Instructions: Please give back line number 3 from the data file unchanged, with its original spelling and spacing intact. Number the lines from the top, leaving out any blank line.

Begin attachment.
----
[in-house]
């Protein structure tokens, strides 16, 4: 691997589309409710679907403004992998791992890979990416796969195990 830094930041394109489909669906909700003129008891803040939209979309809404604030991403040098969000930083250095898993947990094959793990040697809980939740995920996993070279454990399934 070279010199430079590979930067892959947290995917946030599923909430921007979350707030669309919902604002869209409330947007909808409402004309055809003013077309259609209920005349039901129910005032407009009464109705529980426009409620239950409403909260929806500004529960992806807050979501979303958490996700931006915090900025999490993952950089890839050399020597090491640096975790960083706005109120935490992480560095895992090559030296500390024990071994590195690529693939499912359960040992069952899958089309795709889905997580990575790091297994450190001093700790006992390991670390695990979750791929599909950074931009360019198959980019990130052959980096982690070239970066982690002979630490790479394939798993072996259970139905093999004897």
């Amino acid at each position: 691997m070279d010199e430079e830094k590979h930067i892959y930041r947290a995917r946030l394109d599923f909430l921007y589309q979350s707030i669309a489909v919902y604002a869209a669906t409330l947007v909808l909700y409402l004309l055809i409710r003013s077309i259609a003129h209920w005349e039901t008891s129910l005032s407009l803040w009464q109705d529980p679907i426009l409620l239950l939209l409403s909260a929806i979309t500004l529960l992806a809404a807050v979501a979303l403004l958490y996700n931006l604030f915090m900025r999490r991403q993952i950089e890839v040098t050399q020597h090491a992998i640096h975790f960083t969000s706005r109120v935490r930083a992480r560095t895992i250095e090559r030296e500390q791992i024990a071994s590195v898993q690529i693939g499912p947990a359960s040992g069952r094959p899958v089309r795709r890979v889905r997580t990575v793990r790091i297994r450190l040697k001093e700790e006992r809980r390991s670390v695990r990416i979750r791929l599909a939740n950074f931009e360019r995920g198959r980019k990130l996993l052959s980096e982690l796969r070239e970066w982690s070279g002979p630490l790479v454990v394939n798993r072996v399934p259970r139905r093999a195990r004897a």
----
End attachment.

């Amino acid at each position: 691997m070279d010199e430079e830094k590979h930067i892959y930041r947290a995917r946030l394109d599923f909430l921007y589309q979350s707030i669309a489909v919902y604002a869209a669906t409330l947007v909808l909700y409402l004309l055809i409710r003013s077309i259609a003129h209920w005349e039901t008891s129910l005032s407009l803040w009464q109705d529980p679907i426009l409620l239950l939209l409403s909260a929806i979309t500004l529960l992806a809404a807050v979501a979303l403004l958490y996700n931006l604030f915090m900025r999490r991403q993952i950089e890839v040098t050399q020597h090491a992998i640096h975790f960083t969000s706005r109120v935490r930083a992480r560095t895992i250095e090559r030296e500390q791992i024990a071994s590195v898993q690529i693939g499912p947990a359960s040992g069952r094959p899958v089309r795709r890979v889905r997580t990575v793990r790091i297994r450190l040697k001093e700790e006992r809980r390991s670390v695990r990416i979750r791929l599909a939740n950074f931009e360019r995920g198959r980019k990130l996993l052959s980096e982690l796969r070239e970066w982690s070279g002979p630490l790479v454990v394939n798993r072996v399934p259970r139905r093999a195990r004897a």